František "Čuňas" STÁREK (*1952)


A northern long-hair

Many things happened in the Czechoslovak Socialist Republic between 17 and 25 November 1989: hundreds of thousands of people had demonstrated against the government, the Civic Forum had existed for almost a week, representatives of the hitherto persecuted opposition had addressed the crowds, and the leadership of the Central Committee of the Communist Party of Czechoslovakia had stood down. In a nutshell, the totalitarian regime had collapsed. However, one of the “fathers of the Czech underground”, František Stárek, nicknamed Čuňas (Piggy) since his youth, was still behind bars, watching the revolution alongside other prisoners at a so-called culture room. He was greatly cheered by the evening news of 25 November: “The newscaster announced that the president had granted pardons to several dissidents and my name was one of those mentioned. There were around 70 political prisoners in the culture room and they all turned to me: ‘Bloody hell, they’ve released you!’ It was amazing. A lot of people there were inside for attempting to cross the border to the West and I had already told them we’d be going home soon. They slapped their foreheads, saying I was nuts. Only when they heard on the TV that I was getting out did they begin to take the situation somewhat seriously…”

František Stárek, a dissident, long-hair (“mánička” was the Czech word for long-haired young men) and publisher of the samizdat review Vokno, was born on 1 December 1952 in Pilsen. His family came from the village of České Libchavy, where Stáreks, farmers, had lived since at least 1574. František’s parents also had a farm, though the Communists had seized it at the start of the 1950s when collective farming began. They left with just a few bags. Mrs. Stárková was pregnant. They then lived in Teplice in north Bohemia. “It was pretty rough there (…) The men worked hard. They worked in mines, where their lives were on the line, and that carried over into their civilian lives. Things guys would in those days have slapped each other over in Prague were sorted out using knives. On top of that we were the first generation of children who had grown up there.”

When František was eight his father died of a heart attack, leaving his mother alone with three children. At a relatively early age František got into The Beatles, acquired the nickname Čuňas from friends and began his first “fight for freedom”, as yet just at school: “From around sixth grade myself and a few others led a struggle over the length of our hair. Sometimes the principal would catch us, give us two crowns and say: you, you, you, to the barbers! (…) Hair started to become very important for us.” To explain, the long-hairs soon weren’t just annoying their teachers but were being hounded by the police. Special decrees were issued in connection with them, they weren’t served in pubs, etc. In the Communist regime long hair wasn’t just a fashion – it was a symbol of resistance.

In 1968 Stárek enrolled at a secondary vocational school focused on mining in Duchcov. It was there he experienced the Soviet occupation and the start of normalisation. He passed his school leaving exams while wearing a short-haired wig. As he hadn’t received the recommendations necessary for further study, he considered escaping to the West. However, at that time the core of the north Bohemian “workers’” underground was just taking shape. Stárek was inexorably drawn into the opposition, though he wouldn’t have employed such an exalted term in those days.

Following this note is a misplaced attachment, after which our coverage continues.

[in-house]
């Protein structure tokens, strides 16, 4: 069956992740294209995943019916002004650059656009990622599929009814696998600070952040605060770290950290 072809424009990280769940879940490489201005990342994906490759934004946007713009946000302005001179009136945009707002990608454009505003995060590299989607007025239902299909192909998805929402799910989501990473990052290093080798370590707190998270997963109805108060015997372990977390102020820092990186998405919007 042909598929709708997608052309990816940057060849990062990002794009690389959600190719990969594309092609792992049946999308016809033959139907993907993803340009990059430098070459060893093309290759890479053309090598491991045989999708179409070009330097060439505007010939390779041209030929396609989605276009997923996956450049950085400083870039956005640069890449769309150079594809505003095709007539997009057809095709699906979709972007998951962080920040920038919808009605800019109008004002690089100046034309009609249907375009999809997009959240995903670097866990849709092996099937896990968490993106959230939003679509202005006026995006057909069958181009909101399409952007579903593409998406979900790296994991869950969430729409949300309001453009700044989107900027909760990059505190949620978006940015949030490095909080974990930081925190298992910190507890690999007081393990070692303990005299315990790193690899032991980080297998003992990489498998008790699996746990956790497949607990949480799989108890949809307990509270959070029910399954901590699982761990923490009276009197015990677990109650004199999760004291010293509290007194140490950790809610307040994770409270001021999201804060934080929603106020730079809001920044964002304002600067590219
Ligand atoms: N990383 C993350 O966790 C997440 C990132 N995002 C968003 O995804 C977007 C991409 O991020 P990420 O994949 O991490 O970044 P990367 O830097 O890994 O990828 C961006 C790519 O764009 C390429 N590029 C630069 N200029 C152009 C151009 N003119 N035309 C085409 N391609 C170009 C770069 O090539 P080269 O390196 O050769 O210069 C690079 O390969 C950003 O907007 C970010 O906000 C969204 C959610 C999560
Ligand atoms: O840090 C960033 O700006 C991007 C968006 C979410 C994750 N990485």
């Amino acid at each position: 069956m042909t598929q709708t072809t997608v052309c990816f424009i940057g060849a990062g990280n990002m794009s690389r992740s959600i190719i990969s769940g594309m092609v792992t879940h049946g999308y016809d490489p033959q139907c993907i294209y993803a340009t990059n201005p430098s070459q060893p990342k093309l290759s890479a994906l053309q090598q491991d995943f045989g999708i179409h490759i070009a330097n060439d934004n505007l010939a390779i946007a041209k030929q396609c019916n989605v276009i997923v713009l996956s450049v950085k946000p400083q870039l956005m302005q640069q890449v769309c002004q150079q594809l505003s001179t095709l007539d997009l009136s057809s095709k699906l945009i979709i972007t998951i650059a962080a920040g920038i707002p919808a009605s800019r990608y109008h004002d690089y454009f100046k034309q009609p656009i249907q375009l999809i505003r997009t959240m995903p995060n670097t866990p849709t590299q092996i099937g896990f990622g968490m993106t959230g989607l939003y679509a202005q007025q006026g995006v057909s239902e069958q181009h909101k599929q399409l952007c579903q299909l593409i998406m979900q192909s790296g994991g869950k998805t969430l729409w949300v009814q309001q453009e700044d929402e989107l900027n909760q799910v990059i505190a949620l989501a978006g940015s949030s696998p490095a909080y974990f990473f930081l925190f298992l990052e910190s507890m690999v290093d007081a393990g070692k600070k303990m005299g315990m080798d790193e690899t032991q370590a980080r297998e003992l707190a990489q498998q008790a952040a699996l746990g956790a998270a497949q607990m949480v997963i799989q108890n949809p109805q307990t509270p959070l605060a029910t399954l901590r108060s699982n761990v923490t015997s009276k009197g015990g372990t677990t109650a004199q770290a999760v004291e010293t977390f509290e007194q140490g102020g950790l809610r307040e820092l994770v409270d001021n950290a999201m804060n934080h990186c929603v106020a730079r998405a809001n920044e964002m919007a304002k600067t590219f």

At that time the underground had two main centres: Prague and north and north-western Bohemia. It’s guiding spirit was Ivan Martin Jirous, the poet, art historian and artistic leader of the band The Plastic People of the Universe. The informal cultural “movement”, which is hard to define more precisely, was centred around culture that wasn’t officially approved and was therefore subject to harassment. It brought together intellectuals, artists and young workers who shared a desire to live as they wished, a willingness to stand outside established society and a resolve to forego a career, as pursing one required undignified concessions. The Communist apparatus regarded such independent activities as a threat. However, the more they attacked the Czech counterculture, the more its members became their dyed-in-the-wool enemies.

In the first half of the 1970s František Stárek worked for around a year in Prague, where he made many friends. Then he returned home. “The north was actually one big city. Teplice is 15 kilometres from Ústí but between them stretches an industrial zone so you can’t say where one city ends and the other begins. So all the long-hairs knew one another. We went to the same pubs, we knew where the rock concerts were. After one unofficial exhibition in Mariánské Lázně I wrote a kind of text, a response, which I sent to the people who organised it in Prague. We began to exchange letters. It expanded and then I snapped it into a bundle. It was my first samizdat collection. Soon the idea of a magazine was born. (…). But we didn’t manage to get it out in time.”

The second festival of the second culture took place in Bojanovice in 1976. After it members of the Plastic People and other underground musicians and organisers were arrested. In September Ivan Martin Jirous, Pavel Zajíček, Svatopluk Karásek and Vratislav Brabenec went on trial and were convicted over their cultural activities (“disturbing the peace” in the Bolshevik terminology). In Pilsen at the same time and for the same reasons František Stárek was convicted alongside Karel Havelka and Miroslav Skalický for the crime of “disturbing the peace in an organised group”. Stárek got an eight-month sentence that was then communed to conditional release. He had spent six months in custody in Pilsen. He became a dissident.